generated by the daycare center and the community room. Although the multi-family housing remains linked to the sewer,
this could change in the future.
Green Building Design
The buildings are designed to minimize energy use. Their linear form and 11’ ceilings are designed to maximize natural
ventilation. Operable transoms and clerestory windows allow mechanical venting of hot humid air. Roofs are either shaded
with solar collectors or planted to insulate against solar heat gain.
Design for De-Construction
The entire life cycle of a building should be considered in developing a construction strategy. This project proposes to
use the core principles of “design for de-construction” to extend the life span of the building and its material resources.
Timber and steel framing members would be assembled using mechanical fasteners minimizing the need for chemical sealants.
Components and sub-components would be selected to allow re-use, re-manufacture, recycling or bio-degrading. This
construction ethic would be reinforced by reusing salvaged wood and steel. Materials would be reconfigured and woven
into a new culturally rich ground. Recognizable elements of the city will be re-imagined and presented as part of a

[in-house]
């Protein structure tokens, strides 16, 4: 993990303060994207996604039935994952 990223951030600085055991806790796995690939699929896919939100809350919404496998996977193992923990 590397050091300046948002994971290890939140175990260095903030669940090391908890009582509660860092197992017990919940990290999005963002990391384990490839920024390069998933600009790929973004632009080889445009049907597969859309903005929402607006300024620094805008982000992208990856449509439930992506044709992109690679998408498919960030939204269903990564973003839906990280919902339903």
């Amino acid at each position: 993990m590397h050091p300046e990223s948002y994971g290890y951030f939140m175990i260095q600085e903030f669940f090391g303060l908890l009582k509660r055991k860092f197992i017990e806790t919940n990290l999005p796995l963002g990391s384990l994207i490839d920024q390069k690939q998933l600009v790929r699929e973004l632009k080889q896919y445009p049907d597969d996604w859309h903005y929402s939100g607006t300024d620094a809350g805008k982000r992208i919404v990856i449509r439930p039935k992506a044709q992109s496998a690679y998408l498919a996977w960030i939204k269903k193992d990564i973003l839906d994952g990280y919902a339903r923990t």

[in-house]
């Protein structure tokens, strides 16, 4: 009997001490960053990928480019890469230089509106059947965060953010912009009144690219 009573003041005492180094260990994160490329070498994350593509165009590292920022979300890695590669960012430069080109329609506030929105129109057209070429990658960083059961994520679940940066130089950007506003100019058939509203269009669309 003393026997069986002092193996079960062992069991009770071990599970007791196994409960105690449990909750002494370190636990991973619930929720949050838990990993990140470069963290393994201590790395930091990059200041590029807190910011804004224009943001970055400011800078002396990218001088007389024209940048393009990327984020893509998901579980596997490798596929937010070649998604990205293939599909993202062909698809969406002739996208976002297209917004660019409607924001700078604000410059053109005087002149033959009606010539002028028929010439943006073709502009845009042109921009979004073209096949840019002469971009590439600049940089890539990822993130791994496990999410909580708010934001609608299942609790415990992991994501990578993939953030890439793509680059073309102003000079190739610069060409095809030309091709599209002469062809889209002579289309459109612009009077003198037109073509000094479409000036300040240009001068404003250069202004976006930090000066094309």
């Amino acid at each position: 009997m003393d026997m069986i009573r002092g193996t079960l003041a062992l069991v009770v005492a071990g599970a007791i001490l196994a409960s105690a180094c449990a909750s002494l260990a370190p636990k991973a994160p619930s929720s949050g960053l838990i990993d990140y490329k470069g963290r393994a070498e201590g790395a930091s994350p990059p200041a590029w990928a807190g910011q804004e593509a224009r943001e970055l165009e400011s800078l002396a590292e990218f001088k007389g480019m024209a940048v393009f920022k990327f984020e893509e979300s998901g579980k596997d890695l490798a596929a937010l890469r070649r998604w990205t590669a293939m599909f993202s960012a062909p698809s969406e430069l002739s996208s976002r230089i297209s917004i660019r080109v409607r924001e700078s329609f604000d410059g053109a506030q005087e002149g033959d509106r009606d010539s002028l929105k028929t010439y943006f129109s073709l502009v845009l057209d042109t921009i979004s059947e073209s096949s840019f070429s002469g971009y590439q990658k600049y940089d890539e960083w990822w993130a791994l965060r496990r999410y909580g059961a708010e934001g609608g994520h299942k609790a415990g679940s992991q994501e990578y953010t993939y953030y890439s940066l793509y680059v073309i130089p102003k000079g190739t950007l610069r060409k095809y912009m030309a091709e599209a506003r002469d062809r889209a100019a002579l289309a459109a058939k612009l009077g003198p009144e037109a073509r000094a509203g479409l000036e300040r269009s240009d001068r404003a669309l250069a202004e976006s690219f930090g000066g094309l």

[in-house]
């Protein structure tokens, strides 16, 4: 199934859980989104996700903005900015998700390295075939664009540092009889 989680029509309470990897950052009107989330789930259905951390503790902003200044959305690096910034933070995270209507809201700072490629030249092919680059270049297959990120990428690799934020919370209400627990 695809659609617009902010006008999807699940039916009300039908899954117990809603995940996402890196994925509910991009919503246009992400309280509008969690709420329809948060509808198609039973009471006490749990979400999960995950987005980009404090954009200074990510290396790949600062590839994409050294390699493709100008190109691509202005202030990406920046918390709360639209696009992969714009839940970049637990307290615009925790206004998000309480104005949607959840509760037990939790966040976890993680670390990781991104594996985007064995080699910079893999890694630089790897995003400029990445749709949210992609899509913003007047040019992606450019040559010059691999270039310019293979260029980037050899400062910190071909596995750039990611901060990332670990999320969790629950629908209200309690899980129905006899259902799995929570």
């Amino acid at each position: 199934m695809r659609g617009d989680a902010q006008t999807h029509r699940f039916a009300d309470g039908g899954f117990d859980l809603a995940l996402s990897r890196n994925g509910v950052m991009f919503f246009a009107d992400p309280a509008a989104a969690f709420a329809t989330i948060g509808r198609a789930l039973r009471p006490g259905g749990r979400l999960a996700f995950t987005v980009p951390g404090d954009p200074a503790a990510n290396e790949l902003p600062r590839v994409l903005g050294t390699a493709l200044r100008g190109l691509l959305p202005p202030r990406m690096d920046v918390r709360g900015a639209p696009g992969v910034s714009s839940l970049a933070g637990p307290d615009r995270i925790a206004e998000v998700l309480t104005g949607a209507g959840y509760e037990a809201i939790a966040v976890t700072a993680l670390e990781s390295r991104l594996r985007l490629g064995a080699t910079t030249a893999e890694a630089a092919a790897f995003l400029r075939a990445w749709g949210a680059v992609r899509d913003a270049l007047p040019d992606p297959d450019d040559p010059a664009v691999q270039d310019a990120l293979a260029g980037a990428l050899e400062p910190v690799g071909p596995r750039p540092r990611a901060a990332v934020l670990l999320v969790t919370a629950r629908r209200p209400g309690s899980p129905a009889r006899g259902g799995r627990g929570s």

new critical texture of place. Cypress and heart pine are particularly valuable materials that can last indefinitely if assemble properly.
LOCAL GREEN would secure funding from programs dedicated to the redevelopment of the Gulf Coast and from initiatives designed to
promote and model innovative green building strategies. Initial predevelopment loans and grants would be sought from several
nonprofit foundations and housing intermediaries, including the Local Initiative Support Corporation (LISC), the Low Income
Investment Fund (LIIF) and the Green Communities Initiative of the Enterprise Foundation. In addition, the project should
be able to secure support from the foundation and corporate divisions of Fannie Mae and Freddie Mac, both of which have
dedicated significant resources to the recovery of the Gulf Coast. Permanent funding might be secured from a combination
of Low Income Housing Tax Credit (LIHTC) equity and long term debt. While LIHTC awards are typically highly competitive,
Congress’s authorization of the Gulf Opportunity Zone (GO Zone) includes a substantial additional LIHTC allocation.
Because GO Zone LIHTC demand has not matched availability to date, the project seems assured of serious consideration
for an LIHTC award. In addition, the Enterprise Foundation’s Green Communities program and/or other local and regional
lenders should be able to extend all necessary long term debt at affordable rates and terms. The project’s community
space and day care are eligible capital costs under the LIHTC program, as are additional capital costs related to green
building design and specifications. The day care would also be eligible for funding under the US Community Development
Financial Institutions Fund’s New Market Tax Credit (NMTC) program. The solar array could generate Renewable Energy
Credits that could be sold to local industries.